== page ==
Sunday, January 9, 2011

Shooting the Moon

Today's Photo - The Moon

Since there isn't much happening with the planning for my trailer or trip, I decided to do a page on photography.

Many of us has seen beautiful moons in our travels, but have been disappointed in the results when trying to photograph it.
Overexposed Moon
This is what you will often end up with if your camera is set to program or automatic exposure.  The problem is the moon is very bright while the background is very dark, The camera "averages" them together & the result is an over exposed moon.  

The solution is to use manual exposure.  Almost all cameras can have their aperture & shutter speed set to manual.  The next time you want to take a photograph of the moon, try this:
  1. Set your ISO to the lowest value possible.  Typically, this will be 100.
  2. Set your aperture to f: 16.
  3. Use the "Sunny 16" rule to determine your shutter speed.  The Sunny 16 rule is used to estimate exposure for bright sunlight.  According to the rule, when the aperture is f: 16, the correct shutter speed will be the ISO of the camera.  Although you are shooting your photograph in the dark, the light coming from the moon is reflected sunlight - it is quite bright. So, if your ISO is 100, choose the shutter speed as close to 100th of a second as possible.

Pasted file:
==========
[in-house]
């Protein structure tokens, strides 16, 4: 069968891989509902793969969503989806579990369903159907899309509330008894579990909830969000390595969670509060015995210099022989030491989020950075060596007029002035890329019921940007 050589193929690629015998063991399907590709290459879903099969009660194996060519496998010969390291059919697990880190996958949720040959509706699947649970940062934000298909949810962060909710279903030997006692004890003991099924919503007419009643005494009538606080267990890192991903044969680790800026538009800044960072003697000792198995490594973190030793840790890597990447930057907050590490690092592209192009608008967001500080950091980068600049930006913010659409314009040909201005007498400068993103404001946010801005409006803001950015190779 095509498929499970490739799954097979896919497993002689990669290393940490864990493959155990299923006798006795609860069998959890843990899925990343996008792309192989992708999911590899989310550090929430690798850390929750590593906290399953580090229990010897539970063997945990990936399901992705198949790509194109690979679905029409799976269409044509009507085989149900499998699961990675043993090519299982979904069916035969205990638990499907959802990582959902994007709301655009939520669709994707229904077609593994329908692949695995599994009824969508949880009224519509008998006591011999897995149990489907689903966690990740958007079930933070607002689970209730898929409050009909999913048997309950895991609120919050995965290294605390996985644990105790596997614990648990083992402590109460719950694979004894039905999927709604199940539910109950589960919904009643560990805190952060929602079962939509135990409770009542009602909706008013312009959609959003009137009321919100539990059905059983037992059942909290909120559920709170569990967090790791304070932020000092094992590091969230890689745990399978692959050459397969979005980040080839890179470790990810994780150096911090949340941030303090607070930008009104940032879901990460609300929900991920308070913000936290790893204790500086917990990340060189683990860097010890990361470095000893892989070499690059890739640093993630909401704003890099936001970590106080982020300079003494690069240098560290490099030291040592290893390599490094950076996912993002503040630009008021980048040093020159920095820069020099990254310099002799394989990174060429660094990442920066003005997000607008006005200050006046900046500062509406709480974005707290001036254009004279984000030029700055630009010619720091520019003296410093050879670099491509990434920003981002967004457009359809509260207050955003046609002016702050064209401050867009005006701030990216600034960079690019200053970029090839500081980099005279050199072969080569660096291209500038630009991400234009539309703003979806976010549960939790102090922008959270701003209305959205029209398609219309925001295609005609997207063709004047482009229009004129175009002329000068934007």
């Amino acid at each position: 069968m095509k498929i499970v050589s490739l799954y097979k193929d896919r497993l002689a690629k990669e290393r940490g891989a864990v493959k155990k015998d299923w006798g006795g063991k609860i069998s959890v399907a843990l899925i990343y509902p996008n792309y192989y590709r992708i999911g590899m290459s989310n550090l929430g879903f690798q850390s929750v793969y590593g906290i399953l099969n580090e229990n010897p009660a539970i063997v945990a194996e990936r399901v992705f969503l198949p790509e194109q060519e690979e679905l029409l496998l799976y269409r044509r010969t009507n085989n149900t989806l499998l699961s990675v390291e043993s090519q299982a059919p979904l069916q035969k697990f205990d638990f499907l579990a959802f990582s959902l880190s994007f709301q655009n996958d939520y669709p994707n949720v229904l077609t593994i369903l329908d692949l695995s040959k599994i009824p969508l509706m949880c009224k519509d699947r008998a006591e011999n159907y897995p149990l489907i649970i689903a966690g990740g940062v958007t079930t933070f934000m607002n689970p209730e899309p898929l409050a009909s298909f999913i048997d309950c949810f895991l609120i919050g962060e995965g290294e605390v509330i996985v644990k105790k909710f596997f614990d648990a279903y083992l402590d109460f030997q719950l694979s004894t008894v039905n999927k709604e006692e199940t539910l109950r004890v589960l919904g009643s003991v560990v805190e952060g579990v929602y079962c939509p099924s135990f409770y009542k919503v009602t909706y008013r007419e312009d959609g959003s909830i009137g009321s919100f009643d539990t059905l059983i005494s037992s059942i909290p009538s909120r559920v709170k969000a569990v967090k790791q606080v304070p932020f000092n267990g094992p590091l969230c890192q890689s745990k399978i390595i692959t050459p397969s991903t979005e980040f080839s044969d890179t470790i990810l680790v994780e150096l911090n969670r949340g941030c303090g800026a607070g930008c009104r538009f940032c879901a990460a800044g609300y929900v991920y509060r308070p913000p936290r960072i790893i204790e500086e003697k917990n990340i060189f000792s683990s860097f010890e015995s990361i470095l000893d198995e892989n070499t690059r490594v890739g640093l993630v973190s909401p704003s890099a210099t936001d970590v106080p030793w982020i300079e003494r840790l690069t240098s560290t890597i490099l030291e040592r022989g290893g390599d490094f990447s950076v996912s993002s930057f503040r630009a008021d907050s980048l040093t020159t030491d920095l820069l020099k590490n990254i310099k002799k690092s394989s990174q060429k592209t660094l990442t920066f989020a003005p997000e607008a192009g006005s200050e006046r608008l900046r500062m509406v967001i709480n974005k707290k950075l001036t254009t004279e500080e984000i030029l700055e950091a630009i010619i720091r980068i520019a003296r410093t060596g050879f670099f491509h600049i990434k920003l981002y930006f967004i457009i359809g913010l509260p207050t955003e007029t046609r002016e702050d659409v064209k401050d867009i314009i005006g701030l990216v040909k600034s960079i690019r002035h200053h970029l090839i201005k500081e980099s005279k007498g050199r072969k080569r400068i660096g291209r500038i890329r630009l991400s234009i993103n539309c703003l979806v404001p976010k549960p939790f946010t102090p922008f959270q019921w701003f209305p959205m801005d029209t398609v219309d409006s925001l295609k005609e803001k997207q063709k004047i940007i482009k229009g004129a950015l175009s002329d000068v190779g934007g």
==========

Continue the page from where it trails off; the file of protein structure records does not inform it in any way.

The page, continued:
4. Although a tripod will help, if your shutter speed is over 100th of a second & you are reasonably steady, and don't have a real long focal length lens (over 200mm or say 15X) you can probably get away with a hand held shot.
  5. Even with a tripod, if your exposure ends up longer than a couple of seconds, the moon will move far enough during that time to blur the image.  To make long exposures you will need a astronomical mount that is capable of tracking. 
  6. You don't need to wait for a full moon - you will often have more interesting images when you can view the terminator of the moon because it accents the mountains & valleys.
Moon, Showing Terminator
So, the next time you have a clear night, get out your camera & "Shoot the Moon!"

Please let me know if you are interested in more hints & helps for photography - I won't always have something to blog about dealing with my trip!

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